Is what we think we want more compelling than identifying what we need? Cinderella’s stepsisters might be a quarrelsome lot on that point, for try as they might, that darned glass slipper just would not fit on their feet. One of my first summer jobs was in the shoe department of a women’s clothing store, so on a daily basis I witnessed some very surprising behaviors. Many customers were determined to make a purchase based not on comfort, color or style, but on size. Naively, my own experience with footwear was never based on the latter consideration. Imagine feeling visibly hobbled by one’s own decision to pay for something that important, that crucial to your well-being overall health that you would override sound judgment in favor of pain. I am not a Luddite and admittedly there are times when some sacrifice to comfort in favor of fashion is warranted, but on a daily basis your feet are neither too big nor too small. They are just right for YOU and if that shoe doesn’t fit, take a deep breath and place it gently back in the box where it belongs, waiting for Cinderella to claim it.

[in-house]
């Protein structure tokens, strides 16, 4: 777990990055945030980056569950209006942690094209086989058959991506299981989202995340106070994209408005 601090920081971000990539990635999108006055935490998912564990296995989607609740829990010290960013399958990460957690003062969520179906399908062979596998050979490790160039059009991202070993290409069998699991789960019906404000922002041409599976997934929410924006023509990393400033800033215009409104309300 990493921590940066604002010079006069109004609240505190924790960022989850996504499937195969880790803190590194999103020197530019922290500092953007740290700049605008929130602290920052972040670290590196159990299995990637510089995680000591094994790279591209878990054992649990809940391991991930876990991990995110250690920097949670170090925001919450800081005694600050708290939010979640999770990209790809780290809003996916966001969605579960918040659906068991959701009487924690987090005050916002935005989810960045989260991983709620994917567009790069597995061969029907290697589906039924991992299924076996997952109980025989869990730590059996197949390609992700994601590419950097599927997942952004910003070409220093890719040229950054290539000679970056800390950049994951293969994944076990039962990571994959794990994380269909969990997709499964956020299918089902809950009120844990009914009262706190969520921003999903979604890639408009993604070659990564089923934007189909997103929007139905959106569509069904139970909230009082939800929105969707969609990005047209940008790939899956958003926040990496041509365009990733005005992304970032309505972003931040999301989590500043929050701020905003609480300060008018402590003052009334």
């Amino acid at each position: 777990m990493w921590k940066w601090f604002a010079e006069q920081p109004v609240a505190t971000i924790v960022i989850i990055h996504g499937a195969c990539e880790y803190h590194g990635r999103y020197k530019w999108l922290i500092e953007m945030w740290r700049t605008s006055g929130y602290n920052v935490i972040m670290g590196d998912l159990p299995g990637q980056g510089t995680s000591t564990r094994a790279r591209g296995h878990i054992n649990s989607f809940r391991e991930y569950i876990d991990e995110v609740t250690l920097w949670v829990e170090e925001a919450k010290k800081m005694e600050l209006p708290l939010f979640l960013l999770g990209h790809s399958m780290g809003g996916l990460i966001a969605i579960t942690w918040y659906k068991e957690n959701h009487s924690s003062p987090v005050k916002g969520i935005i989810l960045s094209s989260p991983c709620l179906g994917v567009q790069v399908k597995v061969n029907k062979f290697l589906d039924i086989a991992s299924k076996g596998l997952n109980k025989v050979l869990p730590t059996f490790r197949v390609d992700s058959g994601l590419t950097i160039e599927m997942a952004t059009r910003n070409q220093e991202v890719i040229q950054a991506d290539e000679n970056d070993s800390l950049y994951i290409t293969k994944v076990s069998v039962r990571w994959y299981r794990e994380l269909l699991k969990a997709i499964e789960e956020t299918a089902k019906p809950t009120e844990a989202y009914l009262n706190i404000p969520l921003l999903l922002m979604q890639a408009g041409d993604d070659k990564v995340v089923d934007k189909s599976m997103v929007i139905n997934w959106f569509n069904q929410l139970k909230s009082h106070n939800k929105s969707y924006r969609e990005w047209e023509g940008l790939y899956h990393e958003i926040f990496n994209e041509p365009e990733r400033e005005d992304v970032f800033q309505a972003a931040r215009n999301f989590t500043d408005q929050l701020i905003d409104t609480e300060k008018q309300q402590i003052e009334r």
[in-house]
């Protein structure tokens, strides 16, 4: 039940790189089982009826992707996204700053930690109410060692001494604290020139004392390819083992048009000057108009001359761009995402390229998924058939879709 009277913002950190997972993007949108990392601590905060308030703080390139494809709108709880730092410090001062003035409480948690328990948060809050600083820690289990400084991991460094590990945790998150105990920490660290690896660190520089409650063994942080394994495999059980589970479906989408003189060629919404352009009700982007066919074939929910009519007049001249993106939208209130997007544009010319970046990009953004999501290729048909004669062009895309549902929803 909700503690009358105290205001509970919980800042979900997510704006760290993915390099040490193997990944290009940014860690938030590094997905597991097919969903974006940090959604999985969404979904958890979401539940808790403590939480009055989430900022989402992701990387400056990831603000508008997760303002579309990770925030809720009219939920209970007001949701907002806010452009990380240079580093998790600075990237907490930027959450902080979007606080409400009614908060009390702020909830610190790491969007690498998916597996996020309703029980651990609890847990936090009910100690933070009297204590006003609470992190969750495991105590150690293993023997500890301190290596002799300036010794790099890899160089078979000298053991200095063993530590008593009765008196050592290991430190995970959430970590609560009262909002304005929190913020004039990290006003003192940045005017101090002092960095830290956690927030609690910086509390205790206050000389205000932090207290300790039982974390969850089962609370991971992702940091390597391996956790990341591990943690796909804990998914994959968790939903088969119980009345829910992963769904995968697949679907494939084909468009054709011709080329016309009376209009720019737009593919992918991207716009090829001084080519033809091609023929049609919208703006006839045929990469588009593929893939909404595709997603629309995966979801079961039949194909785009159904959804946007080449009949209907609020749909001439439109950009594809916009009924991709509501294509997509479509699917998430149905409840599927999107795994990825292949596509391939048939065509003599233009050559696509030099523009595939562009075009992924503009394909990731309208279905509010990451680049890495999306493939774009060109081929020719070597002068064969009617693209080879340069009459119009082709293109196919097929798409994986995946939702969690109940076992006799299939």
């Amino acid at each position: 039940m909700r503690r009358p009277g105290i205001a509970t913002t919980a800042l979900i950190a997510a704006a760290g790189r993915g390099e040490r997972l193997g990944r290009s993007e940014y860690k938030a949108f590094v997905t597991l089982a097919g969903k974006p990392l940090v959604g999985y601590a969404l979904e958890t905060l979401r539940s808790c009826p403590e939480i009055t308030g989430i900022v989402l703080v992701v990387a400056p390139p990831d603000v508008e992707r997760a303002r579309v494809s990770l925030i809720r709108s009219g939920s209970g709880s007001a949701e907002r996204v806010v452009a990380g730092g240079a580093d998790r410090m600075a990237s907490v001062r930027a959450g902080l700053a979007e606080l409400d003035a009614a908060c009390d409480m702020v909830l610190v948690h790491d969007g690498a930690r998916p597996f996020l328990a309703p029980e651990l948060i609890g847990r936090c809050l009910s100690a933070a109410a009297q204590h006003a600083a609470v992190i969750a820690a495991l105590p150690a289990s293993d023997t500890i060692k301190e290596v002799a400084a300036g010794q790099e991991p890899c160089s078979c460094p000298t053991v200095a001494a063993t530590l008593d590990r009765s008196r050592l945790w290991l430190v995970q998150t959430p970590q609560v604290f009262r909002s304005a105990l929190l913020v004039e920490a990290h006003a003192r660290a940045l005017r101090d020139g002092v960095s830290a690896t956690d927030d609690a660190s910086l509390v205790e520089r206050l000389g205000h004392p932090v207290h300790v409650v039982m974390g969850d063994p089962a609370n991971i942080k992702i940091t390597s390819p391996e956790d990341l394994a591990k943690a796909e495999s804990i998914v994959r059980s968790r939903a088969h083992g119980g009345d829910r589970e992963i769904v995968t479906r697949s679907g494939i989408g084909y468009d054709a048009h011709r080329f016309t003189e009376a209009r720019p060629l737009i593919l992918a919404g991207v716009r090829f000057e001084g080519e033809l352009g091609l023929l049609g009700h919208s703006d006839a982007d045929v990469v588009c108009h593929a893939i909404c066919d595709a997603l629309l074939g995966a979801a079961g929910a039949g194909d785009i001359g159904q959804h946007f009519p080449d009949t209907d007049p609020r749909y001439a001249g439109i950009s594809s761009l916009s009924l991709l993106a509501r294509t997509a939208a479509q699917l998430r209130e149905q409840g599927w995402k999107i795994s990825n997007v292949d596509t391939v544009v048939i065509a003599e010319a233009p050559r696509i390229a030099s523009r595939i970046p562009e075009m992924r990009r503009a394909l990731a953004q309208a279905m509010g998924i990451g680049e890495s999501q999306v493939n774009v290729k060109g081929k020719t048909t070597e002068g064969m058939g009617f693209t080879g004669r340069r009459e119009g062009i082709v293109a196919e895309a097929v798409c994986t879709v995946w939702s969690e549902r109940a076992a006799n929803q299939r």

It is one thing to vainly attempt to wedge oneself into footwear or apparel that is not the proper size and quite another to base decisions on emotional factors that are a vanity of another sort. For example, investing in technology is an area that changes so rapidly it is hard to keep up and at the same time there is cache in having the newest “tools” at our fingertips. Does it announce to the world that we are smart, trendsetting players, not to be confused with the generation that is wedded to antiquated methods of doing business? Or does it mean that we have a drawer full of discarded items that were never understood or integrated into our working day?
Step back, assess and ascertain if your next purchase will be an enhancement or a costly choice and above all, please refrain from limping around your office when your cell phone rings.
© Maureen Weisner 2012